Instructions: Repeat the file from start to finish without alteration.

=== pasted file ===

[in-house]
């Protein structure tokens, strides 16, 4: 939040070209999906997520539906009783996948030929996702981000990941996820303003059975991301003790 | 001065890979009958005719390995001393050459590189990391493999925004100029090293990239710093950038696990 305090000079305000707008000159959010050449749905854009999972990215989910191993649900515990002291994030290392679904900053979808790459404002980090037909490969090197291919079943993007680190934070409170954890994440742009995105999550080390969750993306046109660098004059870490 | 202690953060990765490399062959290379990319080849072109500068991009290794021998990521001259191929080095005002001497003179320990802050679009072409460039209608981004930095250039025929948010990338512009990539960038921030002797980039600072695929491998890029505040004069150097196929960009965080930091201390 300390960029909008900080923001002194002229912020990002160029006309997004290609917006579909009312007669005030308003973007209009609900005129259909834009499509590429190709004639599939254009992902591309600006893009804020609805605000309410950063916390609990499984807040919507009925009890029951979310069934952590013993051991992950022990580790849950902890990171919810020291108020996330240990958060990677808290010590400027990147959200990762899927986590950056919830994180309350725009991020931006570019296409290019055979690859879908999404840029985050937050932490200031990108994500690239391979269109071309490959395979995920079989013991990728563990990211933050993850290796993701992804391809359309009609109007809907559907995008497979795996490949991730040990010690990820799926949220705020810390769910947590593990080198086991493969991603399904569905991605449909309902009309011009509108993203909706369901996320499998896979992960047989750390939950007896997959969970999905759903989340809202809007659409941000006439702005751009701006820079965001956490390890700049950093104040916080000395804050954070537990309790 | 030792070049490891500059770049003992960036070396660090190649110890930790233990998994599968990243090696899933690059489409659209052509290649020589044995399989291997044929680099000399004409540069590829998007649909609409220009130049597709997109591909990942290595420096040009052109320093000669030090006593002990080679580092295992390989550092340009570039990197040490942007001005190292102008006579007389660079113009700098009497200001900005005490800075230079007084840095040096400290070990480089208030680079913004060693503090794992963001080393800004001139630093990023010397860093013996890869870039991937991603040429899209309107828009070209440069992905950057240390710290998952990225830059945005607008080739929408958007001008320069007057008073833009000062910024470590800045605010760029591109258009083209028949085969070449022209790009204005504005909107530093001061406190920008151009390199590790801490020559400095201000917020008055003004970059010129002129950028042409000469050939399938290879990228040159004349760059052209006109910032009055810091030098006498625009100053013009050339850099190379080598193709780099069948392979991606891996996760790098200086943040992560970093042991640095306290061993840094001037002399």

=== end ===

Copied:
[in-house]
């Protein structure tokens, strides 16, 4: 939040070209999906997520539906009783996948030929996702981000990941996820303003059975991301003790 | 001065890979009958005719390995001393050459590189990391493999925004100029090293990239710093950038696990 305090000079305000707008000159959010050449749905854009999972990215989910191993649900515990002291994030290392679904900053979808790459404002980090037909490969090197291919079943993007680190934070409170954890994440742009995105999550080390969750993306046109660098004059870490 | 202690953060990765490399062959290379990319080849072109500068991009290794021998990521001259191929080095005002001497003179320990802050679009072409460039209608981004930095250039025929948010990338512009990539960038921030002797980039600072695929491998890029505040004069150097196929960009965080930091201390 300390960029909008900080923001002194002229912020990002160029006309997004290609917006579909009312007669005030308003973007209009609900005129259909834009499509590429190709004639599939254009992902591309600006893009804020609805605000309410950063916390609990499984807040919507009925009890029951979310069934952590013993051991992950022990580790849950902890990171919810020291108020996330240990958060990677808290010590400027990147959200990762899927986590950056919830994180309350725009991020931006570019296409290019055979690859879908999404840029985050937050932490200031990108994500690239391979269109071309490959395979995920079989013991990728563990990211933050993850290796993701992804391809359309009609109007809907559907995008497979795996490949991730040990010690990820799926949220705020810390769910947590593990080198086991493969991603399904569905991605449909309902009309011009509108993203909706369901996320499998896979992960047989750390939950007896997959969970999905759903989340809202809007659409941000006439702005751009701006820079965001956490390890700049950093104040916080000395804050954070537990309790 | 030792070049490891500059770049003992960036070396660090190649110890930790233990998994599968990243090696899933690059489409659209052509290649020589044995399989291997044929680099000399004409540069590829998007649909609409220009130049597709997109591909990942290595420096040009052109320093000669030090006593002990080679580092295992390989550092340009570039990197040490942007001005190292102008006579007389660079113009700098009497200001900005005490800075230079007084840095040096400290070990480089208030680079913004060693503090794992963001080393800004001139630093990023010397860093013996890869870039991937991603040429899209309107828009070209440069992905950057240390710290998952990225830059945005607008080739929408958007001008320069007057008073833009000062910024470590800045605010760029591109258009083209028949085969070449022209790009204005504005909107530093001061406190920008151009390199590790801490020559400095201000917020008055003004970059010129002129950028042409000469050939399938290879990228040159004349760059052209006109910032009055810091030098006498625009100053013009050339850099190379080598193709780099069948392979991606891996996760790098200086943040992560970093042991640095306290061993840094001037002399």